View Full Version : Who still makes large format lenses?

Ed Richards
22-Feb-2006, 18:46
Is Fuij still making lenses? Any more news on Nikon's long term plans?

Eric Biggerstaff
22-Feb-2006, 19:35
Last I heard Nikon was out for good and working through available inventory.

Fuji still makes them as does Rodenstock and Schnieder.

Can't recall if Calument still has the rebranded line of Caltar lenses from Rodenstock ( pretty sure they do).

Bruce Watson
22-Feb-2006, 19:43
Fujinon hasn't introduced a new LF lens in decades, but continues to produce their excellent existing designs. Nikon threw in the towel. New Nikon lenses will probably still be available from stock for a while however. And of course there is the used market where you can still get excellent glass by the bucket full.

Without Nikon, you have the "big three" of Schneider, Rodenstock, and Fujinon still active. Cooke makes a couple of very nice and very expensive lenses also. There are some smaller companies as well.

Of these, only Schneider, Rodenstock, and Cooke(?) are actively designing new lenses, and that at a leisurely pace.

If I'm wrong or left a company out, I'm sure someone will correct me ;-) Kerry? You out there?

22-Feb-2006, 19:53
What about Osaka lenses (http://www.bromwellmarketing.com/lenses.htm) ? Are they still being made ? And how about Congo/Yamasaki lenses (http://www.cosmonet.org/congo/kakaku_e.htm) ?

John Kasaian
22-Feb-2006, 20:02
What about Russia? Are any LF lenses made there?

David Karp
22-Feb-2006, 21:54
I believe that the Osakas are Congo lenses. Congo lenses still appear to be available: http://www.cosmonet.org/congo/index_e.html

Calumet still sells Caltars. They are rebranded Rodenstocks.

Kerry L. Thalmann
22-Feb-2006, 22:59
Bruce - Fujinon hasn't introduced a new LF lens in decades, but continues to produce their excellent existing designs.

A common myth, but incorrect. The Fujinon CM-W line was introduced in 1994-95. Until Schneider introduced their APO Symmar-L line a couple years ago Fujinon had the newest line-up of "standard" large format lenses. While Rodenstock had a flurry of LF introductions in the late 1980s and early 1990s, they haven't produced any new lenses for sheet film use since 1994. Rather than introduce new designs, Rodenstock has been steadily discontinuing major parts of their LF lens line-up (APO Ronars, APO Sironar-Ws, most APO Sironar-Ns, the longer Grandagon-Ns, etc.).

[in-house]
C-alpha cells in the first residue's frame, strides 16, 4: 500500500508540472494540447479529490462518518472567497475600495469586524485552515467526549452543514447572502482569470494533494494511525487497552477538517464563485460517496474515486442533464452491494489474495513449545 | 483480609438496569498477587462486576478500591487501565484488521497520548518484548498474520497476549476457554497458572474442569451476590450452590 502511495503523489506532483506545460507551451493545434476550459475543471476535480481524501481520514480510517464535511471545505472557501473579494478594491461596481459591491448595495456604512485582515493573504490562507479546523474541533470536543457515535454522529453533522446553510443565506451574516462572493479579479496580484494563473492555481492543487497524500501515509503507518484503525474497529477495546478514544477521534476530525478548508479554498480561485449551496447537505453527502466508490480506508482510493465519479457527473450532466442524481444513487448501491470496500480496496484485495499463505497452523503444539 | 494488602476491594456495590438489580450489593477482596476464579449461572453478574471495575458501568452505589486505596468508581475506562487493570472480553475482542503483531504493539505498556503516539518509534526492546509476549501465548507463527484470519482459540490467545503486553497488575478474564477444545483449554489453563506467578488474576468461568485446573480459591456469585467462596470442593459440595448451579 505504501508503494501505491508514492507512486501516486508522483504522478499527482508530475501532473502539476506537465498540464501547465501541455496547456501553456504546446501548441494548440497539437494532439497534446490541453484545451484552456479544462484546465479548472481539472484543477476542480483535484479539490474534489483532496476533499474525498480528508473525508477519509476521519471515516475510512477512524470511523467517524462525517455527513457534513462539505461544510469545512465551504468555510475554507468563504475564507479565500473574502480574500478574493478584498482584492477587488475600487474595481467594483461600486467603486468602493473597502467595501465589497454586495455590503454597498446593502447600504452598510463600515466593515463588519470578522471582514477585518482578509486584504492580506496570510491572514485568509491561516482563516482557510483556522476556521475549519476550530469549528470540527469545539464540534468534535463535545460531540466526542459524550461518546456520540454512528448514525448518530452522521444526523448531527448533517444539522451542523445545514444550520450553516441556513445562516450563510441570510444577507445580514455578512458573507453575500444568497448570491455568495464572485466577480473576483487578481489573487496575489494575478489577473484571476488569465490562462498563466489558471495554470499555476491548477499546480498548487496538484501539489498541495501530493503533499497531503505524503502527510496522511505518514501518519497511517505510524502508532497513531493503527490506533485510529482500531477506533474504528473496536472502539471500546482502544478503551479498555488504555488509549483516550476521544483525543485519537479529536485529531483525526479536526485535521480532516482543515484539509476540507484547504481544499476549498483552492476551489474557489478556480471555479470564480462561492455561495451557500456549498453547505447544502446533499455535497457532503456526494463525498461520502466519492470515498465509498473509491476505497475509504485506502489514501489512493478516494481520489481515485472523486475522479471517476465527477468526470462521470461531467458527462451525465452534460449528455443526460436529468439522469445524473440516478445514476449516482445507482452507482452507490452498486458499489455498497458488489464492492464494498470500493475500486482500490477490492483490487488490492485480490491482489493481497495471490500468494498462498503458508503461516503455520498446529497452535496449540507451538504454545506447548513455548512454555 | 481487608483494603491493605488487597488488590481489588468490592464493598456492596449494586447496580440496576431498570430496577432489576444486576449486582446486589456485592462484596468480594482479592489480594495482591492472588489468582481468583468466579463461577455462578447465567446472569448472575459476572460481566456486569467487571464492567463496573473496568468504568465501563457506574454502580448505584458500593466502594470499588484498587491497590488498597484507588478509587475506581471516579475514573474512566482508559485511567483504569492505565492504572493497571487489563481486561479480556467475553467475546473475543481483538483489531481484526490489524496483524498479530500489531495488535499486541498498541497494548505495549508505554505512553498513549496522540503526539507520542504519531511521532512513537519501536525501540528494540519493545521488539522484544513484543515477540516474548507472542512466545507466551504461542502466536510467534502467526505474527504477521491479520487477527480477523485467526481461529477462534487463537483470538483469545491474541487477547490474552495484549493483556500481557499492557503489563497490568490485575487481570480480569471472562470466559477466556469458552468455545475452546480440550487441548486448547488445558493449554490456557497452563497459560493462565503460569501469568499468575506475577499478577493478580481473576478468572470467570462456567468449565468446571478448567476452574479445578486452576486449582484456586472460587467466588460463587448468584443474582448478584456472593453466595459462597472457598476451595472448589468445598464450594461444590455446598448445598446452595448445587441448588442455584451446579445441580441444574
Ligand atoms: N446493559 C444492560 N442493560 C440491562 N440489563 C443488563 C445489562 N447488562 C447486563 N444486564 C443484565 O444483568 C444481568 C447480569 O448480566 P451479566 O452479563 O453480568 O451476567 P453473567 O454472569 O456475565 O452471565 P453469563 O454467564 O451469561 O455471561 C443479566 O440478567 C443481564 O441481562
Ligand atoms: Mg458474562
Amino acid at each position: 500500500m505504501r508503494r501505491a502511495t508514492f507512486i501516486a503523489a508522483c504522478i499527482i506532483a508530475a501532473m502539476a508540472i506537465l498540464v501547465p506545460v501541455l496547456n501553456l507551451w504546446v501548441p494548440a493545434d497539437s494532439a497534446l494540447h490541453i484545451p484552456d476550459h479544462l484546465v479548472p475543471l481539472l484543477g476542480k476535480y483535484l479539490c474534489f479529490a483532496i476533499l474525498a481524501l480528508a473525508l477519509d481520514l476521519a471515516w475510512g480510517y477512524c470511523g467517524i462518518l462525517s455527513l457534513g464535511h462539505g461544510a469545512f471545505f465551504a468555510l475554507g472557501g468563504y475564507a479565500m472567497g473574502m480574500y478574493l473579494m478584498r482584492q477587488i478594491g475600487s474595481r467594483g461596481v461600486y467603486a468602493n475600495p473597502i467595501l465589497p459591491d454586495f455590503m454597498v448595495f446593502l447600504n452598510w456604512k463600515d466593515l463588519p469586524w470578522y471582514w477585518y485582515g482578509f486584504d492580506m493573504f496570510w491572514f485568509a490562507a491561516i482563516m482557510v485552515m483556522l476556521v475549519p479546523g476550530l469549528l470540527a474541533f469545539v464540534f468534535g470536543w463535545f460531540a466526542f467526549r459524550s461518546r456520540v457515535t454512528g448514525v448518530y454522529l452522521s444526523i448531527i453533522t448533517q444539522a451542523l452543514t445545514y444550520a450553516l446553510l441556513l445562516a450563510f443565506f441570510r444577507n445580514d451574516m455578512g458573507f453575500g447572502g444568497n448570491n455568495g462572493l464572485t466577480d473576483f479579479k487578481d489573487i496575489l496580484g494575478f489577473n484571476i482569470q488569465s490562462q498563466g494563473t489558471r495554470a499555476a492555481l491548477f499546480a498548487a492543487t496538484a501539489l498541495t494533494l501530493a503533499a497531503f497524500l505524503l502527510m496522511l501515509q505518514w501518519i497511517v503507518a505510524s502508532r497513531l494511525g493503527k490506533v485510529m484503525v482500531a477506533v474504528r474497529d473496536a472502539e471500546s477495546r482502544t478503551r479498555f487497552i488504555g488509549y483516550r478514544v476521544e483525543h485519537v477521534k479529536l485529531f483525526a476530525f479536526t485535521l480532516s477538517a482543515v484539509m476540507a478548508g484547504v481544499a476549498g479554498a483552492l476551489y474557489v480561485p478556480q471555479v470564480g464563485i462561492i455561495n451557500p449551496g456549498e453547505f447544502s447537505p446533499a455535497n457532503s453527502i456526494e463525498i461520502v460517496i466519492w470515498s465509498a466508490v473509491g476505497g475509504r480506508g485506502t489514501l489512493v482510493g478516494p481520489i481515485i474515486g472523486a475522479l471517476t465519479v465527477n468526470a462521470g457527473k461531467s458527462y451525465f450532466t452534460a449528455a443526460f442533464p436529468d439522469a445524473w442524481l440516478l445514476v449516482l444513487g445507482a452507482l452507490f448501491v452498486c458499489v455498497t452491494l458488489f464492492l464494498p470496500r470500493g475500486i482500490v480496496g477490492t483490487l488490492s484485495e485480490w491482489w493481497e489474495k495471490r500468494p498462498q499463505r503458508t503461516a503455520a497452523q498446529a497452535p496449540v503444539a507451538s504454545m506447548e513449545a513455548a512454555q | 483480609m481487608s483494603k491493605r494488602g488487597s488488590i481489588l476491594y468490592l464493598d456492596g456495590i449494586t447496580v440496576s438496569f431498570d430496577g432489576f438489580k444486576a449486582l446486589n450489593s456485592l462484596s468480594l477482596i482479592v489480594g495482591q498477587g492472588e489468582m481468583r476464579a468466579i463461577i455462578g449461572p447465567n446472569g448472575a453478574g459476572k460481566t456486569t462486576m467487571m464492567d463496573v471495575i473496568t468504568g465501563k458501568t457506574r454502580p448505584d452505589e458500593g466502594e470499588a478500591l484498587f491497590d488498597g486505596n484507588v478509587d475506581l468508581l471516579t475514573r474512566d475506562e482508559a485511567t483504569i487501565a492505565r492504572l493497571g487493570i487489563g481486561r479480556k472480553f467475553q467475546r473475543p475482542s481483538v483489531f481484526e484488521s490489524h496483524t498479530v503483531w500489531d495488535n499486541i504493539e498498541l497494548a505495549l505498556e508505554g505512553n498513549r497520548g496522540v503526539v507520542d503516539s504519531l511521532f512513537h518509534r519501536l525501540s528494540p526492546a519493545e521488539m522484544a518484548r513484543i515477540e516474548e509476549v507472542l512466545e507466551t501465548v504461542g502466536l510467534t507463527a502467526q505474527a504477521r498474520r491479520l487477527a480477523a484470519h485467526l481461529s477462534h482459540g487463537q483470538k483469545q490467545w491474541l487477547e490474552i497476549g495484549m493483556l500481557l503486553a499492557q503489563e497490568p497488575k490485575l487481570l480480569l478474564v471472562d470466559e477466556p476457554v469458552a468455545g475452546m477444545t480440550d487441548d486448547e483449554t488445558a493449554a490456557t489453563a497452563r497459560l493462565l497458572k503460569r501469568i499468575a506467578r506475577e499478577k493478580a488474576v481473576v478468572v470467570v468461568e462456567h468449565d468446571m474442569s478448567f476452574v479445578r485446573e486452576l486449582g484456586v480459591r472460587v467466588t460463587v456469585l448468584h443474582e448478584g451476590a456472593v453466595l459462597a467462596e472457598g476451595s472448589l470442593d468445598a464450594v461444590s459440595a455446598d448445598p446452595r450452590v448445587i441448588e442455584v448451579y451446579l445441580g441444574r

Large format lens designs have always been slow to evolve. New products from large format lens manufacturers have never been introduced at a rapid rate. In fact, it's the exception rather than the rule for any LF lens model to have a product life of less than 20 years. Some lenses, like the Goerz Dagors and Artars and the Zeiss Tessars were in continuous production for 70 or 80 or more years without major re-design.

In new lenses, we currently have Schneider (most active), Fujinon and Rodenstock (about equally active/inactive) and Yamasaki Congo (mostly producing "classic" designs) and Cooke (small selection, but recently active).


Mark Sampson
23-Feb-2006, 06:52
This made me think for a moment. In 25+ years of LF photography, I have personally purchased *one* new LF lens. All my other ones have been found on the used market. And for my employers, I've spec'd out four new LF lenses, which they purchased. All of them still perform very well, even my Kodak WF Ektar made in 1948. For the sake of the industry, I hope that I'm an unusual case. There can't be large sales volume for any LF lens these days, so perhaps we should be thankful that any new ones are available at all.

Arne Croell
23-Feb-2006, 08:41
What about Russia? Are any LF lenses made there?

John, AFAIK not at the present time. All the Russian manufacturers that used to make lenses directly for or at least useable for LF (KOMZ, Lomo, KMZ, Belomo) are still around, but don't show lenses that would be of any use for LF. With enough money, they might be happy to do a series, most of them advertise custom production on their web sites ;-). The "FK" tailboard cameras were made only until about 1987, and I assume the production of the "Industar" barrel lenses (Tessar types) accompanying them stopped at the same time. These cameras were succeeded by a medium format (6x7cm) monorail camera named "Rakurs", made by Belomo. I doubt that one is still in production. Lomo made a variety of process lenses ("Industar-11M", "RF", "O"), and I have no idea whether these are still available new, but it, too, seems doubtful. I only see them on the used market and the latest models seem to be from the early nineties.

For China, Shen-Hao lists two "Seagull" models on their web site, a 150 and a 180mm model. These might be actual production.

Michael Chmilar
23-Feb-2006, 10:37
Shen-Hao lists two "Seagull" models on their web site

This is an odd choice for a name. I do not associate seagulls with "positive" traits.

Do all of the photos taken with a Seagull lens look like guano?

Arne Croell
23-Feb-2006, 11:03
Seagull is a common brand name for Chinese photo products, see:
www.made-in-china.com/products/show/freemember/com/TUwOTkM/mic/Shanghai_Seagull_Camera_Co.,_Ltd..html (http://www.made-in-china.com/products/show/freemember/com/TUwOTkM/mic/Shanghai_Seagull_Camera_Co.,_Ltd..html)

Christopher Keth
24-Feb-2006, 19:58
C'mon Michael. Seagulls have lots of good traits...they're "assertive"...they can fly...they sing like earthbound angels... :)